Recent Bush administration statements on climate change just do not add up. The U. S. President and his advisers refer to the heat-trapping effects of greenhouse gases (GHGs) as though we can wait for overwhelming signs of trouble and then switch our course in time to avoid environmental—and human—hardship. Scientists have long known that the Earth’s climate is notoriously slow to respond to human actions. Nevertheless, the Bush administration talks as though we are driving a sports car, when we really are steering an ocean liner.
For example, in August, White House Science Adviser John Marburger briefed a Senate panel on climate change, saying, “We know we have to make very large changes if this turns out to be a problem. The consequences of human-induced global warming could be quite severe.” Yet at the same briefing, the administration stood behind its “wait and see” policy, articulated by President Bush in February: we should only “slow the growth of greenhouse gas emissions,
and—as the science justifies—stop, and then reverse that growth.” Climate change could be severe, and yet we should wait before acting. How can U. S. leadership reconcile these two seemingly contradictory statements?
Climate As a Delayed System
MIT professor John Sterman and Harvard’s Linda Booth Sweeney explain that this “wait and see” approach makes sense if you believe the world’s climate to be a nondelayed, responsive system in which a change in human activity has an immediate effect. Their recent experiments confirm that many highly competent people instinctively see climate as behaving this way. Most of their business-school student subjects thought that if humans reduced emissions of GHGs, the storehouse of those gases in the atmosphere would promptly decline and global temperature would follow.
CO2 IN THE ATMOSPHERE
The inflow is currently about double the outflow. If we were to reduce the inflow by, say, 20 percent, it would still be greater than the outflow and the level of CO2 would continue to rise, albeit at a slower rate. No wonder the students predicted incorrectly—it is counterintuitive to think that the CO2 emission rate can go down while the level of CO2 in the atmosphere continues to go up! Nevertheless, it’s true. If the removal rate were constant, we would need to cut the inflow rate by more than 50 percent to finally begin to lower the CO2 level. The bottom line is this: If we, as the Bush administration says, “slow the growth of greenhouse gas emissions, and—as the science justifies—stop, and then reverse that growth,” it could still take many decades for levels of CO2 in the atmosphere to decline.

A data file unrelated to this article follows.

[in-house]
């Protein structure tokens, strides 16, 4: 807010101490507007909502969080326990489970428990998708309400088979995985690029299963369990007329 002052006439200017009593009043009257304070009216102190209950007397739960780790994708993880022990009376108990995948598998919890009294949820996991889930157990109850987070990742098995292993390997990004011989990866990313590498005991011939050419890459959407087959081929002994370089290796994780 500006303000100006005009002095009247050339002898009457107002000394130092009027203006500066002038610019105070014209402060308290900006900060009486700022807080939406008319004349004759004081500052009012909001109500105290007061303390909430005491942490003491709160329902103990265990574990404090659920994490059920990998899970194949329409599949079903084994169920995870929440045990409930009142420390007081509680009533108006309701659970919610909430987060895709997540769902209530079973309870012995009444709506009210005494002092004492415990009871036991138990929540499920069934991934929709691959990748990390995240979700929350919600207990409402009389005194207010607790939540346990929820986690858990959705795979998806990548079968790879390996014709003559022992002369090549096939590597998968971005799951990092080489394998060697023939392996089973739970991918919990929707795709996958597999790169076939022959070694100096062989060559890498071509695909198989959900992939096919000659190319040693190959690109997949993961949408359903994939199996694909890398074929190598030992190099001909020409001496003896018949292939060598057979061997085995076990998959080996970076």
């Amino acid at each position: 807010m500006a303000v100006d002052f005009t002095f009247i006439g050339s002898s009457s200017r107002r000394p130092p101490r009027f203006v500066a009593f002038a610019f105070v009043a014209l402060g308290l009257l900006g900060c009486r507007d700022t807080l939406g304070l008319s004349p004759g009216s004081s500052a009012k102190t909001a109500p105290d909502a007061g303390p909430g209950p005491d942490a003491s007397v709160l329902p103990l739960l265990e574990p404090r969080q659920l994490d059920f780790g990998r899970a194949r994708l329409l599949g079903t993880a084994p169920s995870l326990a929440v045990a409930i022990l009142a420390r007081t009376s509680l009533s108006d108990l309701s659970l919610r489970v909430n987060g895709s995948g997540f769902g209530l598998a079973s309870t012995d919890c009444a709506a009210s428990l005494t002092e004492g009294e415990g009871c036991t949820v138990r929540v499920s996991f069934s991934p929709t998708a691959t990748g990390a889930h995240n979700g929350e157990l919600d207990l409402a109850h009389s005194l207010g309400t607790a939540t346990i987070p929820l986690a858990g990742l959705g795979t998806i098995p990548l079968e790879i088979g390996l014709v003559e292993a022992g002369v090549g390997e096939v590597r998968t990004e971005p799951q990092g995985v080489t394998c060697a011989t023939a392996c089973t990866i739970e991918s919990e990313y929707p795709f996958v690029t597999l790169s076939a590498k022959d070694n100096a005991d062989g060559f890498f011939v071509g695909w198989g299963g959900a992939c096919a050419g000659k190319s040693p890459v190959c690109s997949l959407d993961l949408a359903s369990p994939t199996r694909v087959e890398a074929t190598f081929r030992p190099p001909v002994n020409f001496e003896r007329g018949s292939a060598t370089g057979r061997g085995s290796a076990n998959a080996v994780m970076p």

A Robust Plan
If we believe Mr. Marburger that the effects of climate change could be “quite severe,” we need a robust plan.
The Bush administration’s plan would work well if the climate had short delays. But the plan is not robust when managing a slow-responding system like our climate; the possibility of negative, irreversible effects from waiting are too high.
We see two important steps. 1. Teach ourselves the basic mechanics of our climate.
2. Act now to reduce GHG emissions. The best way to deal with a slow-moving system in which we know we will eventually need to make a change is to begin the change as early as possible. We need not initially focus on retooling our entire industrial base; we can begin with the significant reduction in emissions available through hybrid cars, better designed industrial motors, fuel cells, and renewable energy production. Such improvements could come at relatively low cost, improve our short-term economic vitality, and reduce energy dependence.
How can we get the process started? We suggest designing incentives and rewards that would unleash people’s tremendous capacity for innovation. A similar outpouring of new ideas came as a result of the ban on CFCs to prevent additional damage to the ozone layer. Let’s introduce similar mechanisms into our market system to encourage technological and behavioral changes for reducing GHG emissions.
Prudence leads us to act now to educate ourselves about the dynamics of the climate system and to address the source of the problem with practical measures. These actions will not be easy—technologically, culturally, or politically. But they are certainly easier than navigating a barge while pretending it will handle like a Ferrari.
SYSTEMS THINKING WORKOUT
Take the Challenge!
To encourage readers to send in responses to our latest “Systems Thinking Workout” challenges, we’re offering a special incentive—if we publish your diagram and commentary, we’ll send you a copy of our hot new video, Leading in a Complex World! You’ll find the latest scenarios, including “Debating the Digital Divide” (April issue) and “Investigating the FBI” (June/July issue) at www.pegasuscom.com/workout.html.
“Systems Thinking Workout” is designed to help you flex your systems thinking muscles. In this column, we introduce scenarios that contain interesting systemic structures. We then encourage you to read the story; identify what you see as the most relevant structures and themes; capture them graphically in causal loop diagrams, behavior over time graphs, or stock and flow diagrams; and, if you choose, send the diagrams to us with comments about why the dynamics you identified are important and where you think leverage might be for making lasting change. We’ll publish selected diagrams and comments in a subsequent issue of the newsletter. Fax your diagrams and analysis to (781) 894-7175, or e-mail them to email@example.com.